The shaven-headed monks of Burma led a demonstration of more than 100,000 against the impoverished nation's military leaders.
Behind them in a column stretching for at least a mile through the city centre were civilians, students and political activists.
The march, cheered and applauded by thousands of bystanders, is the latest and largest in a series of protests by Burma's monks and dissidents. Diplomats fear that the country has now reached a turning point, with the generals who have ruled the country with an iron fist for nearly half a century facing the biggest challenge to their power for 20 years.
They could crush the dissent - as they did 1988, leaving at least 3,000 dead - or they can give the monks free rein - and risk the movement spreading across the country.
Last night there were rumours of soldiers massing on the city outskirts and imminent emergency law. Britain's ambassador Mark Canning said: "The demonstrations could subside - that's looking less and less likely.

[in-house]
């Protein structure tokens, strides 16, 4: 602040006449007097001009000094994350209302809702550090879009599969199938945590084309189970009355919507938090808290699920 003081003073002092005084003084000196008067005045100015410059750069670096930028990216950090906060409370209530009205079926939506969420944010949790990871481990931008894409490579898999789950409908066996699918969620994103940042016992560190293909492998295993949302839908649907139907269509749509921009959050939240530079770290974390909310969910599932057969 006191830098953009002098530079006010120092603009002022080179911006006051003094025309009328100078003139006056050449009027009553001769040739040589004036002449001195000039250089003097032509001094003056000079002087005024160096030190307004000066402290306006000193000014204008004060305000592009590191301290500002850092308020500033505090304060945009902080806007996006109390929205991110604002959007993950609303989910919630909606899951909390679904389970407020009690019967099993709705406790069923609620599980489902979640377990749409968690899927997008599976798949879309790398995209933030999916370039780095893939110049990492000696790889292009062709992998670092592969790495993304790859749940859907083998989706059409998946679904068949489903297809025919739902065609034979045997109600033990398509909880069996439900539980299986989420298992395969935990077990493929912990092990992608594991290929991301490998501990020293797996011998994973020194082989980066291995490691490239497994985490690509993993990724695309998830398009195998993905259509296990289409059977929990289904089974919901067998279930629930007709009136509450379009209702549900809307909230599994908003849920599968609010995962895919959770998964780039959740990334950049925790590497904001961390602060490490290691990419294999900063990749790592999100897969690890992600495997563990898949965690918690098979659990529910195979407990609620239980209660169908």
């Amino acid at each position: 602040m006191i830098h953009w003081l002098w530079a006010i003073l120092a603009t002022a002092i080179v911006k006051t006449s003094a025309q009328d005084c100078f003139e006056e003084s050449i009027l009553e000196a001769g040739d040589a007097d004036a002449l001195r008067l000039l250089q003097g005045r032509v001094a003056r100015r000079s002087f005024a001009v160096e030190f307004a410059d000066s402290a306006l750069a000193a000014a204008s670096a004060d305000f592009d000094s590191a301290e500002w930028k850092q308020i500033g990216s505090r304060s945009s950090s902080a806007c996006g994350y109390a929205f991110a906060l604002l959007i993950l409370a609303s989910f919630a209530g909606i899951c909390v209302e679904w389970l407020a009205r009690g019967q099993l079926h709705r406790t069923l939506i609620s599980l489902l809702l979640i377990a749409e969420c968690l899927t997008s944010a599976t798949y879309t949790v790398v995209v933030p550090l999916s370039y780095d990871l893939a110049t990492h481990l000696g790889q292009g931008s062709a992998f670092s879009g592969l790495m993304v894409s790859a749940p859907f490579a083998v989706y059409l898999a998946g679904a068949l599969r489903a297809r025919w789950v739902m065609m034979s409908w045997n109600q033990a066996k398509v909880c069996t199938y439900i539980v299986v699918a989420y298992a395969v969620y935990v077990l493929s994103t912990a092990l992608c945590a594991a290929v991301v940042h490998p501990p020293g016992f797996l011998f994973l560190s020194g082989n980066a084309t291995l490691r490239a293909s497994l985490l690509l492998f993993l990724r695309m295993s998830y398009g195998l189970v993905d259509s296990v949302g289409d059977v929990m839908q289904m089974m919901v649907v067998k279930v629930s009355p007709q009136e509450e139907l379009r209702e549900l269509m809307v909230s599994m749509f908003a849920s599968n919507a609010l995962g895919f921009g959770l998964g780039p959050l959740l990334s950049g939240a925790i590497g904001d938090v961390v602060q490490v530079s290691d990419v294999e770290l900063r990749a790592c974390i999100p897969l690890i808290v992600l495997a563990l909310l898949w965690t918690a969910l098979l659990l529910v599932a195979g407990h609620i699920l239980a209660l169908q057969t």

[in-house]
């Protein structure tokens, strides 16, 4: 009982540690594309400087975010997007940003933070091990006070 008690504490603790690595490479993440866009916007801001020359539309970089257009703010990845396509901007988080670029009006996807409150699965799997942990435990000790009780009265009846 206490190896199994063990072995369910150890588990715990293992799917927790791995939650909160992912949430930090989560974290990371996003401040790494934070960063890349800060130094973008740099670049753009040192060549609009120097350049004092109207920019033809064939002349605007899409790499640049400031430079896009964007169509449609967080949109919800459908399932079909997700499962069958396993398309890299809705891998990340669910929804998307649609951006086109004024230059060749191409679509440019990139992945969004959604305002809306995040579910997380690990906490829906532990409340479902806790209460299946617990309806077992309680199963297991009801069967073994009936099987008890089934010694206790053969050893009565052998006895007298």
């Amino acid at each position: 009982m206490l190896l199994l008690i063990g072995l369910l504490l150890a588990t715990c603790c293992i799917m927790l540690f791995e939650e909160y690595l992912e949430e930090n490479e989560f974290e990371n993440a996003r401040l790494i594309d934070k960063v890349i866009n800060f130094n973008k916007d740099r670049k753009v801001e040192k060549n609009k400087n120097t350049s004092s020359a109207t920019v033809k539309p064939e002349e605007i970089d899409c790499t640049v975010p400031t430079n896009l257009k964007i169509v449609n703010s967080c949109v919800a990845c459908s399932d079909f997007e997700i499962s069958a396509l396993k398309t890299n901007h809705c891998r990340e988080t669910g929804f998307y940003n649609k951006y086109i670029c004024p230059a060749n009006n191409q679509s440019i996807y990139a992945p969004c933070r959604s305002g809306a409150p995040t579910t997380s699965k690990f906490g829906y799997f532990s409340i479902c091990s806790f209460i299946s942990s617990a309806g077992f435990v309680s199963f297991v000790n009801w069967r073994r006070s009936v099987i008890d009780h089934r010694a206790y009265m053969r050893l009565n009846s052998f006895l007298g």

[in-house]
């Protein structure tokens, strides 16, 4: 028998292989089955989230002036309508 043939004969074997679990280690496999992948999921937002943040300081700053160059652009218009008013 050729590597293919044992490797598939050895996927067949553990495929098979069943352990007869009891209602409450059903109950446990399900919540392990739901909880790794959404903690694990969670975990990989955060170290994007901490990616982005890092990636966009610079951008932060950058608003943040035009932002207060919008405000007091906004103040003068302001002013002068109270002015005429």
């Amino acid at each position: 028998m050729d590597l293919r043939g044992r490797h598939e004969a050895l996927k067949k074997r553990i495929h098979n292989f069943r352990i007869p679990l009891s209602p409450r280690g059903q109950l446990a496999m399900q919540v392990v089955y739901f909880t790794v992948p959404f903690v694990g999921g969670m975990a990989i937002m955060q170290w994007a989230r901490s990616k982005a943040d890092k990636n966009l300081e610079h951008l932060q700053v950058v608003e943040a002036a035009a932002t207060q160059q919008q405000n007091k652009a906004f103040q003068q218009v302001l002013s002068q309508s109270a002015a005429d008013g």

"Secondly, that we could see some sort of counter-reaction, which would be a disaster, although in terms of probability it, I'm afraid, ranks quite high."
If the military do come down hard on the Buddhist monks, who are revered by the bulk of the population, it risks turning pockets of dissent into nationwide outrage.
Several hundred monks have marched into Yangon's Shwedagon Pagoda, the focal point of the largest anti-junta demonstrations in 20 years.
Many were carrying flags, including some bearing the image of a fighting peacock used by students in a 1988 pro-democracy uprising the generals crushed with the loss of around 3,000 lives.
Lorries with loudspeakers have been driving through Burma's main city of Rangoon warning residents to stop anti-government protests.
The protests started last month when the government decided to double the price of fuels. The rises meant staples such as rice and cooking oil suddenly became more costly. The monks became involved in steadily increasing numbers when troops broke up a peaceful rally on September 5. At least three monks were hurt.
At present, the junta's strategy appears to be softly-softly, analysts say, citing Saturday's decision to let 500 monks through barbedwire barricades outside the house of detained opposition leader Aung San Suu Kyi.
Democracy campaigner Suu Kyi's 15-minute appearance was the first time the 62-year-old Nobel laureate has been allowed to be seen in public since May 2003.
It is thought that neighbour China, which is counting on Burma's vast energy reserves to fuel its booming economy, is urging restraint on the generals.
© 2007 Associated Newspapers Ltd